“First and foremost, we’re going to make sure every student in our district is OK every day. If it weren’t for the kids, we wouldn’t be here.”
Anderson did say the district would be attempting a “much smaller bond package that is directed specifically at our transportation problem” and present as openly as possible.
“We are going to be going back to our public and saying we need a bond passed. It’s not going to be a building bond. We have some portable buildings that have been brought in that aren’t going to be permanent structures [but can be used for now]. Once I got in and started looking at everything, the biggest need we have right now is [transportation]. We are leasing buses and our lease is up at the end of next summer.”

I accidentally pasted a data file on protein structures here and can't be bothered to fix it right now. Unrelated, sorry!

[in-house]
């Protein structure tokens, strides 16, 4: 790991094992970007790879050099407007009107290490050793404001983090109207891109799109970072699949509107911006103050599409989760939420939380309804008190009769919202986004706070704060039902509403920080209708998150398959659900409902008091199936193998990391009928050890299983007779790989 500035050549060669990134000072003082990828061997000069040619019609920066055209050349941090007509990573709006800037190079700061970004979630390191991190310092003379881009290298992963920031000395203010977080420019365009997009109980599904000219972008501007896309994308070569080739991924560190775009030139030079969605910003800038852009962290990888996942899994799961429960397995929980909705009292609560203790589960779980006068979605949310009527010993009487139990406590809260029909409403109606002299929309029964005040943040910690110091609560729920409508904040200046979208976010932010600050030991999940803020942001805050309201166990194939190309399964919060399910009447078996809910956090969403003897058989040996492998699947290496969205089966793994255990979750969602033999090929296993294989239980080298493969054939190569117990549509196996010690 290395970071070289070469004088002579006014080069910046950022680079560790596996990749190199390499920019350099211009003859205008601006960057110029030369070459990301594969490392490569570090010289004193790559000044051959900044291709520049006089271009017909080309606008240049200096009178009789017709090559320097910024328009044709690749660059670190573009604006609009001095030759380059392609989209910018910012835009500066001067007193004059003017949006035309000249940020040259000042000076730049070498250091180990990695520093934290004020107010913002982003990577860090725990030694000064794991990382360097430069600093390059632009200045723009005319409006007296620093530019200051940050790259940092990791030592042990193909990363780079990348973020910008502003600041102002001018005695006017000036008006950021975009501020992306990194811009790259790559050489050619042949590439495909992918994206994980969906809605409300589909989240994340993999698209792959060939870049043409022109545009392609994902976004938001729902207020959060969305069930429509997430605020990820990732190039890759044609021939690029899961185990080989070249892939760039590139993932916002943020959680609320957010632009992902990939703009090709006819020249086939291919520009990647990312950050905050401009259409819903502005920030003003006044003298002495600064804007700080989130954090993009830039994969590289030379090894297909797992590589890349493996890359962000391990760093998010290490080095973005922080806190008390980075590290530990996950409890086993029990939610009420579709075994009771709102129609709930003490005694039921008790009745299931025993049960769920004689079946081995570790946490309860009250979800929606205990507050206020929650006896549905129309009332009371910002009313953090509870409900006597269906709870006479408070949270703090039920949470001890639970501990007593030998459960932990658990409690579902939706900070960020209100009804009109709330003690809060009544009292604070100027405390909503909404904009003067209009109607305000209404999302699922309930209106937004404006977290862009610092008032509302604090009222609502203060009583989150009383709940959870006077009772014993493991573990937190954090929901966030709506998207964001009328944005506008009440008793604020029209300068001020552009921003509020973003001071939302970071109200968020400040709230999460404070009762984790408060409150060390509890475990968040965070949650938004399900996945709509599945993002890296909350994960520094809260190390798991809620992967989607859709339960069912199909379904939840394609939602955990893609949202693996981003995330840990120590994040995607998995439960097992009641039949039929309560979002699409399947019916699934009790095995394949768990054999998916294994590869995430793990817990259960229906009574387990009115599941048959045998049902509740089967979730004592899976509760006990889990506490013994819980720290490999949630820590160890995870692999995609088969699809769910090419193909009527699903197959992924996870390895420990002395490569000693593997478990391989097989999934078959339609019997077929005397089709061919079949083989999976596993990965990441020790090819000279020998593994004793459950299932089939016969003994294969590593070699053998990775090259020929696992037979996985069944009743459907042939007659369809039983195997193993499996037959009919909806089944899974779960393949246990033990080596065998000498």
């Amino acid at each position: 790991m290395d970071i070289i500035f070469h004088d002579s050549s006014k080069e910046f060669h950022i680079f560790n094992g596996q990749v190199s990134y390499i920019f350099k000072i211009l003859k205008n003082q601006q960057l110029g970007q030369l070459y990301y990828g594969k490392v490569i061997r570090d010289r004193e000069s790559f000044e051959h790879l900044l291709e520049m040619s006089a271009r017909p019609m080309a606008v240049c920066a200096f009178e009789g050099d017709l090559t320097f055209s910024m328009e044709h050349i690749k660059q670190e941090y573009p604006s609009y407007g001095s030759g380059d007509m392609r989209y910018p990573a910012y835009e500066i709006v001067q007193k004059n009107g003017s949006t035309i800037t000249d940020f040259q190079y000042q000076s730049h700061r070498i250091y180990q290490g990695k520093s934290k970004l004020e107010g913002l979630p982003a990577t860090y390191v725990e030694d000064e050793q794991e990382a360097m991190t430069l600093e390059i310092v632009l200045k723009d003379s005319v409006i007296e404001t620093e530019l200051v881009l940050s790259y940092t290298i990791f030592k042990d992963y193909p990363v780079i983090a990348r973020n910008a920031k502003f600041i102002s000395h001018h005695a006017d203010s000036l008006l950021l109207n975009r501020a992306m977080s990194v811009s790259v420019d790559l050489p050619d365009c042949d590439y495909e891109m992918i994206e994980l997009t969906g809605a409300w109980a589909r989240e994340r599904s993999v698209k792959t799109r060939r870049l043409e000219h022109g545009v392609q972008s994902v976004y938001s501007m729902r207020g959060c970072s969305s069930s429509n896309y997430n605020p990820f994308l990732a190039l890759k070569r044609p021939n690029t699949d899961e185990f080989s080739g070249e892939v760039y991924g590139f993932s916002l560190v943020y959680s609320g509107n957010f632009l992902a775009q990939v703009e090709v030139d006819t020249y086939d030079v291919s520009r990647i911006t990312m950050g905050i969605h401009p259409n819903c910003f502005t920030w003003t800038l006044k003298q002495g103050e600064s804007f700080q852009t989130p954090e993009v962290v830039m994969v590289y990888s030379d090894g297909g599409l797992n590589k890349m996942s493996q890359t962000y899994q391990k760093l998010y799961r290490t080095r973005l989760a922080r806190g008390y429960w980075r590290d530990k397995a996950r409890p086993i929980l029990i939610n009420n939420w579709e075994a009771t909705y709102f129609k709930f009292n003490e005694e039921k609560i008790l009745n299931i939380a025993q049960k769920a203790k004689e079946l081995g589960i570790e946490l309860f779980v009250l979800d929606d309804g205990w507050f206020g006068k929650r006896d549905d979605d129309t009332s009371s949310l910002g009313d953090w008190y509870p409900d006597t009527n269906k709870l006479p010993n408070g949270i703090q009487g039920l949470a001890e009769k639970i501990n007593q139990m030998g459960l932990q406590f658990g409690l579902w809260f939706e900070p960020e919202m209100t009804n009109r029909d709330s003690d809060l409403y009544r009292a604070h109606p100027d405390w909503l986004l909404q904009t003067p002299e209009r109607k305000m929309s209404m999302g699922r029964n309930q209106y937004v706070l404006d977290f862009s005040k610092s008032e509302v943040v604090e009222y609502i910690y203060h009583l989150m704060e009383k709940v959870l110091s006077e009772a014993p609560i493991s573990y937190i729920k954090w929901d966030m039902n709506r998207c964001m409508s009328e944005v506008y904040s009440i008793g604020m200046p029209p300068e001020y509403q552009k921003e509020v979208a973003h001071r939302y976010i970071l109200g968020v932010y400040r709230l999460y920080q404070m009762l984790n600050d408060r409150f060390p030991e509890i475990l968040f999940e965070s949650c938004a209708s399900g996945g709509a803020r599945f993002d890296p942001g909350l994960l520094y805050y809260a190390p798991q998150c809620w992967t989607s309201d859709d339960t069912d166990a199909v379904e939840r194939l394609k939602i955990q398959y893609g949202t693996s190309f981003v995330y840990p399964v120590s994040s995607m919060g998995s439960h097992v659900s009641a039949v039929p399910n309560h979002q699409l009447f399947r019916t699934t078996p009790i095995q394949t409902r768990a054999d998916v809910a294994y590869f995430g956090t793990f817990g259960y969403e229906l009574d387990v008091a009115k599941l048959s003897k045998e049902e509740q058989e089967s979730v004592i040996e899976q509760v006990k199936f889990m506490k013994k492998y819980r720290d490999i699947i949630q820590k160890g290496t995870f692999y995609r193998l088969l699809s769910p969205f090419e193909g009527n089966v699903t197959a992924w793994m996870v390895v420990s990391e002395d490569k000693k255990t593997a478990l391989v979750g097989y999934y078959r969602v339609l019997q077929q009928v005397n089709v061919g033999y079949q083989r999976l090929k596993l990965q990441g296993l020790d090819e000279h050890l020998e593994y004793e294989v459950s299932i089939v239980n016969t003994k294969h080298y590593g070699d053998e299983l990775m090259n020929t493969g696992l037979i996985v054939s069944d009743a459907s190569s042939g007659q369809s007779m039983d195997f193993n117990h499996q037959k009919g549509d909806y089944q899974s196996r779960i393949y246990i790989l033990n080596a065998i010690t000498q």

Anderson noted that agreement is not a lease-purchase.
“We are not going to be doing that anymore,” she said. “Lease-purchase is fine, but to lease and have nothing at the end of it is, to me, not sound money management.
“So we’re going to be going to our district and saying, ‘Here’s what we’re going to do, here’s how it’s going to save us money in the future’ — just how we’re going to handle this bond money. We’re going to make sure the kids get safely to school and back to their houses. We need a driver’s ed car so those kids can be safe on the road and we can continue to provide driver’s ed, which we definitely need to do.
“Sometimes I think you can look at a mock-up and think, ‘Really what are you getting? Are you spending the money you already have in the best way?’ There are a lot of things, if you’re doing it correctly, you can purchase on your own, from your own building fund or general fund. So that’s my hope too, to be able to say to the community, ‘If you help us with the things we need, I promise you that the things we can pay for we won’t ask you for.